The 2024 Sydney Film Festival has drawn to a close, which means awards have been distributed, and with the prize pool for winning films larger than ever, standing at $200,000, it is more important than ever. The festival has been described as an “extraordinary success” by the CEO Frances Wallace, commenting on the over 400 screenings the festival offered, nearly 150 of which were sold out!

The biggest winner of the festival was Paolo Cortellesi. “There’s Still Tomorrow” was the big winner of the night, receiving $60,000 on top of its very successful box office run in Italy. Bosnian director and producer Danis Tanovic oversaw the Jury as predisent, and described the tragicomedy set in post-war 1940s Italy as “audacious, cutting-edge and courageous”. Cortellesi also stars in the film as the wife of an abusive husband looking to break free from her constrained life with the engagement of daughter Marcella to the son of a well-to-do family. Class tensions and issues with a patriarchal system are but a few of the issues this complex piece explores and it is one to add to film fan’s watchlist.

Whilst “There’s Still Tomorrow” may have taken home the most major of awards, beating out stiff competition including Yorgos Lanthimos“Kinds of Kindness.” $20,000 was given to documentary director James Bradley for his film “Welcome to Bable” about a Chinese-Australian artist, Jiawei Shen, as he prepared to create a work of epic proportions. Another documentary, “Black Snow,” about Siberian eco-activist Alina Simone, also struck gold as the 2024 recipient of the Sustainable Future Award and the $40,000 prize that comes with it.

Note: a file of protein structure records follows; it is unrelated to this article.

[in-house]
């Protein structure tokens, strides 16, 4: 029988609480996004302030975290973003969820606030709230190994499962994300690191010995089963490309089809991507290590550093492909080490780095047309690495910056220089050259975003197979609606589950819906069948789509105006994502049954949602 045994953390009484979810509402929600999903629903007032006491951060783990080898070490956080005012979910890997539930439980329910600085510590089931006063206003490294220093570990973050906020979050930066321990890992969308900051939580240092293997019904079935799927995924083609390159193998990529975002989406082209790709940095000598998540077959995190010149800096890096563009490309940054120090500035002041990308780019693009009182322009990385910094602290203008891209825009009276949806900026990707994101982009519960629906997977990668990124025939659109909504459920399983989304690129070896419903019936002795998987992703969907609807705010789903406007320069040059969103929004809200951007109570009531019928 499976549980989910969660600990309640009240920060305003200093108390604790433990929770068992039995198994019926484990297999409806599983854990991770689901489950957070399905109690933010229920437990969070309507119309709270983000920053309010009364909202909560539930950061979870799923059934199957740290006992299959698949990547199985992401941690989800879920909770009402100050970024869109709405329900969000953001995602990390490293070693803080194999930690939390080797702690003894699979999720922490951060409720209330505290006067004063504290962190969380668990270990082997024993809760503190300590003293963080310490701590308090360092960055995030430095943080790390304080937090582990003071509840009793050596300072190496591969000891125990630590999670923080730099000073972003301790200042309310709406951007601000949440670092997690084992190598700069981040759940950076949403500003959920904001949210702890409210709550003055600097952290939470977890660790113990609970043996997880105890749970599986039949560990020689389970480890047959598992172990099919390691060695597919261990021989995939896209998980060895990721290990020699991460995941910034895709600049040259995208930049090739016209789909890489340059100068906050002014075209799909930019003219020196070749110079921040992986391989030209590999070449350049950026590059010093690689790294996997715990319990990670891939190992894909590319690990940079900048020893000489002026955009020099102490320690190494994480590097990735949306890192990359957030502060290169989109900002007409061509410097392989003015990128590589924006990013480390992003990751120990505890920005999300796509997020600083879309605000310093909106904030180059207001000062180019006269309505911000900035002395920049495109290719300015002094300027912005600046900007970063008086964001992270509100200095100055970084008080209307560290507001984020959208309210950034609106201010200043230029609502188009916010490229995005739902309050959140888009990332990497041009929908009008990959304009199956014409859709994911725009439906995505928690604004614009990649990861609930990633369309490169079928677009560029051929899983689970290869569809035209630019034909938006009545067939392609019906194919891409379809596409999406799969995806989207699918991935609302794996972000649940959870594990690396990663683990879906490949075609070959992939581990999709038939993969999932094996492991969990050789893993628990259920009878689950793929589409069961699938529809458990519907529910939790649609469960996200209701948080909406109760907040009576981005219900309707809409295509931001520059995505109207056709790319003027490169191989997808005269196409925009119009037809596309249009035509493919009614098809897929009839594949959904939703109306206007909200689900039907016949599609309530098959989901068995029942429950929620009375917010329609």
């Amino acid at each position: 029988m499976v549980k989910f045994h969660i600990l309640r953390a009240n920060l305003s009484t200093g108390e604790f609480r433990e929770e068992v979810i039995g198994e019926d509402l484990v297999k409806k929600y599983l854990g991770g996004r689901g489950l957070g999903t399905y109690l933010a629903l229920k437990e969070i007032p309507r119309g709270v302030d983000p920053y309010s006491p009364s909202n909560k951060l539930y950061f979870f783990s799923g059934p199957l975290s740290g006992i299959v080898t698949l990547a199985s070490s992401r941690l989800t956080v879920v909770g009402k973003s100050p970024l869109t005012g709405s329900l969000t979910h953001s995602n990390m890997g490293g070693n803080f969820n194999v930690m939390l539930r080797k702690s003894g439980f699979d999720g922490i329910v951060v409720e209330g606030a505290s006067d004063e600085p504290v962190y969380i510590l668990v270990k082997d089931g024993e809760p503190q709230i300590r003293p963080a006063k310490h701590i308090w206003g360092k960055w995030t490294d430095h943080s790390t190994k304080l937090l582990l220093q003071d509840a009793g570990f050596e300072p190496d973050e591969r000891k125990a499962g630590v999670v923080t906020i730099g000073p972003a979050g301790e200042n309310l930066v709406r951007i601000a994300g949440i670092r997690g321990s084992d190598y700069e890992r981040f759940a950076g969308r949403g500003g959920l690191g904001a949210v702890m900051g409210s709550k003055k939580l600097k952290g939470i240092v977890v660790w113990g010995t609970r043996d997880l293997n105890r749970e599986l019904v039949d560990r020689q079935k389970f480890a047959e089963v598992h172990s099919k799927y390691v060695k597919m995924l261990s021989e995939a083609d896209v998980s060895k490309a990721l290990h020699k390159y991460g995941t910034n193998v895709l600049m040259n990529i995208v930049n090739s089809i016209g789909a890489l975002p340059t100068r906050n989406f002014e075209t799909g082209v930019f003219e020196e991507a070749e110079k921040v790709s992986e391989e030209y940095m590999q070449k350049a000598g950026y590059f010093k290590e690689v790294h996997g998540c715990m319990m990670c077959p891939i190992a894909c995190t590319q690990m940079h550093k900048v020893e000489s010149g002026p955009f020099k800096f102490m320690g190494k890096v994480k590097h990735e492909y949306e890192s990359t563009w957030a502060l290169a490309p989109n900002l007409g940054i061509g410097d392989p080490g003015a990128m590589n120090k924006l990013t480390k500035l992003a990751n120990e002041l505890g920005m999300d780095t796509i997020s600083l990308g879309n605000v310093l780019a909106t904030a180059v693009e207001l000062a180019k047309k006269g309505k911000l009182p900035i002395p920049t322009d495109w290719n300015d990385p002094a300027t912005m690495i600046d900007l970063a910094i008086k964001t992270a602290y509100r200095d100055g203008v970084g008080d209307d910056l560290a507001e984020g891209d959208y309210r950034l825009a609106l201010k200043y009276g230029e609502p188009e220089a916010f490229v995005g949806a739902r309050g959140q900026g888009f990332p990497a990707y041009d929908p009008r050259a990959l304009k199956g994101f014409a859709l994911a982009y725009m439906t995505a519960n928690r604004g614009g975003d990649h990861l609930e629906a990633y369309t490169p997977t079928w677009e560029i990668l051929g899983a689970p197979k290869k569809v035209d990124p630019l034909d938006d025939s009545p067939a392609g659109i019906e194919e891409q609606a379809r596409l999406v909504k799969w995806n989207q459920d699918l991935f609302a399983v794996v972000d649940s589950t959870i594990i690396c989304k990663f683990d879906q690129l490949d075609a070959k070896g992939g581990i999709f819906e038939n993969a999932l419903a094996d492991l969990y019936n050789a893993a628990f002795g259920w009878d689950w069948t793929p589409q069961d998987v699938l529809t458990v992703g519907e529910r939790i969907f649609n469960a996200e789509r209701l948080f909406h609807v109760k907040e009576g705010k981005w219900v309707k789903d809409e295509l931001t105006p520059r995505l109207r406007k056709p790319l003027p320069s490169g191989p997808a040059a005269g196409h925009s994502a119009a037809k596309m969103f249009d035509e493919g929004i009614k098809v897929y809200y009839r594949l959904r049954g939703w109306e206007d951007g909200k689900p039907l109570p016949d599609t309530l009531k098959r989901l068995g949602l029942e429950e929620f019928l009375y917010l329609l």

The first recipient of the First Nations Award for Indigenous filmmaking went to New Zealand filmmaker Awanui Simich-Pene for “First Horse,” a short period film that follows a young Maori girl facing a rapidly changing world gripped by colonialization. Other winners of the short film winners included Nathan and Nick Lacey’s “Die Bully Die,” which was awarded Best Live Action Short, “Darwin Story” by Natasha Tonkin, which won the Animation Award. And “The Meaningless Daydreams of Augie & Celeste,” for which filmmaker Pernell Marsden was presented the best director award.

Finally, Chloe Kemp won the AFTRS craft award for best practitioner for her screenwriting work on “Say.” Bridget Morrison, the lead of the film, was awarded the Event Cinemas Rising Talent award—both receiving $7,000, and New South Wales-based filmmaker and producer Debbie Lee was the recipient of the Sydney-UNESCO city film award.

Similar Posts